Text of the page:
On Monday, the CDC raised its alert level for monkeypox to level 2, recommending that travelers wear masks.
Monkeypox, which begins with flu-like symptoms, causes swelling of lymph nodes and a rash across the body and face.
Lesions then form from the rash and can leave severe scarring on skin.
“Cases of monkeypox have been reported in Europe, North America, South America, Africa, Asia, and Australia,” the CDC said.
“Some cases were reported among men who have sex with men. Some cases were also reported in people who live in the same household as an infected person,” the alert said.
The CDC has reported that, as of June 3, there have been 21 recorded monkeypox cases in the U.S. related to the outbreak.
Dr. Amesh Adalja told NBC News that “What’s likely happened is an endemic infectious disease from Africa found its way into a social and sexual network and then was greatly aided by major amplification events, like raves in Belgium, to disseminate around the world”.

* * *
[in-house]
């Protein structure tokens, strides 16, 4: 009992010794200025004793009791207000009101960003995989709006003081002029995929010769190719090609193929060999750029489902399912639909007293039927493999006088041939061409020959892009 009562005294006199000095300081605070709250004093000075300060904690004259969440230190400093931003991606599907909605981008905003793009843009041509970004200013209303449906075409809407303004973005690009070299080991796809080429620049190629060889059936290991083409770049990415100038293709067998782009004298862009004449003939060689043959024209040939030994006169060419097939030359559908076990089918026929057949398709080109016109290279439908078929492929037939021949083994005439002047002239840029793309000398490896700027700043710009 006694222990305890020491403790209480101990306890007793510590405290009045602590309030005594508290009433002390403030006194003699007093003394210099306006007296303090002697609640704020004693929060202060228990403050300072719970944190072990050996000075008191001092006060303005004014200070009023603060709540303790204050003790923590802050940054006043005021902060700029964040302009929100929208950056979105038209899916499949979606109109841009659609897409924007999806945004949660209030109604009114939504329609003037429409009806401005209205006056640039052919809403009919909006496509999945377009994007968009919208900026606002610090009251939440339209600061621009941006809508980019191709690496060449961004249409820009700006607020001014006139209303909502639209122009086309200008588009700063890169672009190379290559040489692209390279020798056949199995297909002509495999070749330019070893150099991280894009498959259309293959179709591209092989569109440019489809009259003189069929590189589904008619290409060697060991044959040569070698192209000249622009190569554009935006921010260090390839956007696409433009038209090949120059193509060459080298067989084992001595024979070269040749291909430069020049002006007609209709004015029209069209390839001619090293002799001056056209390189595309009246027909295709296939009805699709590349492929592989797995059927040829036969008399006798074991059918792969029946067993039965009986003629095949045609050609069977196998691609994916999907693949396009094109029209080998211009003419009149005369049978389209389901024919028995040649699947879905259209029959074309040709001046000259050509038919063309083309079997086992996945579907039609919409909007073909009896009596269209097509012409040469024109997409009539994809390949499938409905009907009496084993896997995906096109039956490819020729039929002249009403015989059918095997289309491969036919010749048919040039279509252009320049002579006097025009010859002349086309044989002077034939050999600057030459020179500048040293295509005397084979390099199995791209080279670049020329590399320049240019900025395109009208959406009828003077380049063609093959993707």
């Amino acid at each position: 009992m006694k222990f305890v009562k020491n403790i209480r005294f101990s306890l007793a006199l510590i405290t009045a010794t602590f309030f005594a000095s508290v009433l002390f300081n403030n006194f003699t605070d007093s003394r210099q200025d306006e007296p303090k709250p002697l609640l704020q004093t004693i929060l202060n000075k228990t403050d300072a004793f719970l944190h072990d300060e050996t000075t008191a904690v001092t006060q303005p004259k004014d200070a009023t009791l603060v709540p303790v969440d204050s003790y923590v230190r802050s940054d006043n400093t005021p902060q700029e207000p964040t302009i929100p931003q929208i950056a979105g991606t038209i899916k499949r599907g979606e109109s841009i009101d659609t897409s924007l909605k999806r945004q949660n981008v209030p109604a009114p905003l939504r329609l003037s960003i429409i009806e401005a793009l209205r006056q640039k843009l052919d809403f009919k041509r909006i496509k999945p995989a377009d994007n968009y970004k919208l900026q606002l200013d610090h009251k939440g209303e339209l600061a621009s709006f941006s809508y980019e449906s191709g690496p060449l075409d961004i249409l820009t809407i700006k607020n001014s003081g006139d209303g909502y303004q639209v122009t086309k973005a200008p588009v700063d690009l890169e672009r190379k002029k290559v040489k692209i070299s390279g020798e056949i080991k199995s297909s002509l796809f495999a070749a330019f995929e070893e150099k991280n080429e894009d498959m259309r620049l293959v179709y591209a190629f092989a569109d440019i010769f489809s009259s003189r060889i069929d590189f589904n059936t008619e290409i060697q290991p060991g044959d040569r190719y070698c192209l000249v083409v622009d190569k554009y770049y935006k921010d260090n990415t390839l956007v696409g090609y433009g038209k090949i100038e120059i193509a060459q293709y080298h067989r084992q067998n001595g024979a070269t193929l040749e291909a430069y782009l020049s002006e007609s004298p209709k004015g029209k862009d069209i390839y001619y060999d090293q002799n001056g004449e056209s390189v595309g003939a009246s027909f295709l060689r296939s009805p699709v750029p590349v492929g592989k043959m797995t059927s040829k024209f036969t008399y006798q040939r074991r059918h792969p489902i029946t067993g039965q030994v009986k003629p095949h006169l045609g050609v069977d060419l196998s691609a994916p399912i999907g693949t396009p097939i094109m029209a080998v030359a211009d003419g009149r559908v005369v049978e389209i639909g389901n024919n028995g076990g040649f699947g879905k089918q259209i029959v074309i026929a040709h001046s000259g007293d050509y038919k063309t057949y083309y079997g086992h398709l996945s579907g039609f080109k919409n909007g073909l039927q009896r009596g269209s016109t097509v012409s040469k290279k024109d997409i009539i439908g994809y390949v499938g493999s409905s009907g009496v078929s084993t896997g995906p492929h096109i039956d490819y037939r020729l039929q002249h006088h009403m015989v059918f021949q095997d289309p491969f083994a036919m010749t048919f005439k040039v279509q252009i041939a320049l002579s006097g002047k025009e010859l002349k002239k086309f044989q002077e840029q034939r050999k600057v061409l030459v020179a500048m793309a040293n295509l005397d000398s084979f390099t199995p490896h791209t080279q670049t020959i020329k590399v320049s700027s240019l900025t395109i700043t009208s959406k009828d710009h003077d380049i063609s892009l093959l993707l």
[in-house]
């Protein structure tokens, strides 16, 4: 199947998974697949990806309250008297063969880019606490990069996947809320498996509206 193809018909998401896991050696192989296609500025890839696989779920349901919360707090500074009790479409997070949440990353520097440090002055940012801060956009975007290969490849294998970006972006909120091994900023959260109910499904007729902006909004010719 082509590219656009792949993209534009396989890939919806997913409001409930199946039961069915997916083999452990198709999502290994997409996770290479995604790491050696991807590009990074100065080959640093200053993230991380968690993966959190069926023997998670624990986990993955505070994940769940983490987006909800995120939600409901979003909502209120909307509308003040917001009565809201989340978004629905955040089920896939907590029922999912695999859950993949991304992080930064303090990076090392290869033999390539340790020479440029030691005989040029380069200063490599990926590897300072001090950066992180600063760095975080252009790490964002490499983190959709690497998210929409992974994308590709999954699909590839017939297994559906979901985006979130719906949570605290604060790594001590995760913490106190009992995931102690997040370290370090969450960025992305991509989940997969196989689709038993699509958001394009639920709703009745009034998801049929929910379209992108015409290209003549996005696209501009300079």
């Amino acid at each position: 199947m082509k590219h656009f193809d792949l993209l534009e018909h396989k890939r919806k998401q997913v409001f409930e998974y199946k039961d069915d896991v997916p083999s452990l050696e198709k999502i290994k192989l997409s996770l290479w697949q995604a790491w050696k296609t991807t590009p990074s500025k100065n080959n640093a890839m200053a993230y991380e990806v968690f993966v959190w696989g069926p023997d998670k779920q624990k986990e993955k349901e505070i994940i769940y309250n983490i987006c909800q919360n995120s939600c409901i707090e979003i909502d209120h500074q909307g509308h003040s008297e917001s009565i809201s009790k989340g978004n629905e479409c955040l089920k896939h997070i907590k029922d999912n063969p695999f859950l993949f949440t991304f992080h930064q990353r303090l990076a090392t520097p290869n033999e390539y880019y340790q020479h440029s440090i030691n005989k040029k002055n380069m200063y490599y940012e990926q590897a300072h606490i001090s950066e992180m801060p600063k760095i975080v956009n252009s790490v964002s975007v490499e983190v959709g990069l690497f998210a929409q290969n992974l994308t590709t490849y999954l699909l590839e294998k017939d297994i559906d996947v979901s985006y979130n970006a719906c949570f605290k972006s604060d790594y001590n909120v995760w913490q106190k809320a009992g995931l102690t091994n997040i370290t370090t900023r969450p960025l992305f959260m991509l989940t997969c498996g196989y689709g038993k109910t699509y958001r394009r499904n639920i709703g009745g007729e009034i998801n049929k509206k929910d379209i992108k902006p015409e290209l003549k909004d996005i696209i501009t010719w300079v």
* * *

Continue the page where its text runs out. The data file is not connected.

It’s possible that the disease may have gone undetected in Western countries, being mistaken for an STI.
The CDC advises travelers to “Avoid close contact with sick people, including those with skin lesions or genital lesions,” “Avoid contact with dead or live wild animals,” and “Avoid eating or preparing meat from wild game or using products derived from wild animals from Africa”.